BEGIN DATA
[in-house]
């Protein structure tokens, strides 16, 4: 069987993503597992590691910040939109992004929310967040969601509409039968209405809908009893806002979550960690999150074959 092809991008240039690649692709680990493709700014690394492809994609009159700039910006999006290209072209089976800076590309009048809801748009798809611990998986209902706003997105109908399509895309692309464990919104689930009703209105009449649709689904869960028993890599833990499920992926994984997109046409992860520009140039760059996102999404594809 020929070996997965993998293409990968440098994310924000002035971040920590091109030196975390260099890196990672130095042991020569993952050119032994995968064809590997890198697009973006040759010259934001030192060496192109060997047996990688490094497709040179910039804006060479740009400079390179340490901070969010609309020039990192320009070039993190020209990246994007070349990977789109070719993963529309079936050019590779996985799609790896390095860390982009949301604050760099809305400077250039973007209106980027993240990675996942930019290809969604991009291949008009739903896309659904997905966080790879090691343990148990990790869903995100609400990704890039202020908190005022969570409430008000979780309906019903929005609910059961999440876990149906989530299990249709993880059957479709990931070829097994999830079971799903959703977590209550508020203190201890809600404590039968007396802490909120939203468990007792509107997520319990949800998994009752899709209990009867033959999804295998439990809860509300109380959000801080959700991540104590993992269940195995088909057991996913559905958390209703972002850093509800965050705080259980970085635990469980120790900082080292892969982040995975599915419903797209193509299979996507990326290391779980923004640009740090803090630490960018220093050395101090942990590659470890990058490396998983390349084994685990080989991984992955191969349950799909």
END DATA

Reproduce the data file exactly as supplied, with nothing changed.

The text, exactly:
[in-house]
């Protein structure tokens, strides 16, 4: 069987993503597992590691910040939109992004929310967040969601509409039968209405809908009893806002979550960690999150074959 092809991008240039690649692709680990493709700014690394492809994609009159700039910006999006290209072209089976800076590309009048809801748009798809611990998986209902706003997105109908399509895309692309464990919104689930009703209105009449649709689904869960028993890599833990499920992926994984997109046409992860520009140039760059996102999404594809 020929070996997965993998293409990968440098994310924000002035971040920590091109030196975390260099890196990672130095042991020569993952050119032994995968064809590997890198697009973006040759010259934001030192060496192109060997047996990688490094497709040179910039804006060479740009400079390179340490901070969010609309020039990192320009070039993190020209990246994007070349990977789109070719993963529309079936050019590779996985799609790896390095860390982009949301604050760099809305400077250039973007209106980027993240990675996942930019290809969604991009291949008009739903896309659904997905966080790879090691343990148990990790869903995100609400990704890039202020908190005022969570409430008000979780309906019903929005609910059961999440876990149906989530299990249709993880059957479709990931070829097994999830079971799903959703977590209550508020203190201890809600404590039968007396802490909120939203468990007792509107997520319990949800998994009752899709209990009867033959999804295998439990809860509300109380959000801080959700991540104590993992269940195995088909057991996913559905958390209703972002850093509800965050705080259980970085635990469980120790900082080292892969982040995975599915419903797209193509299979996507990326290391779980923004640009740090803090630490960018220093050395101090942990590659470890990058490396998983390349084994685990080989991984992955191969349950799909």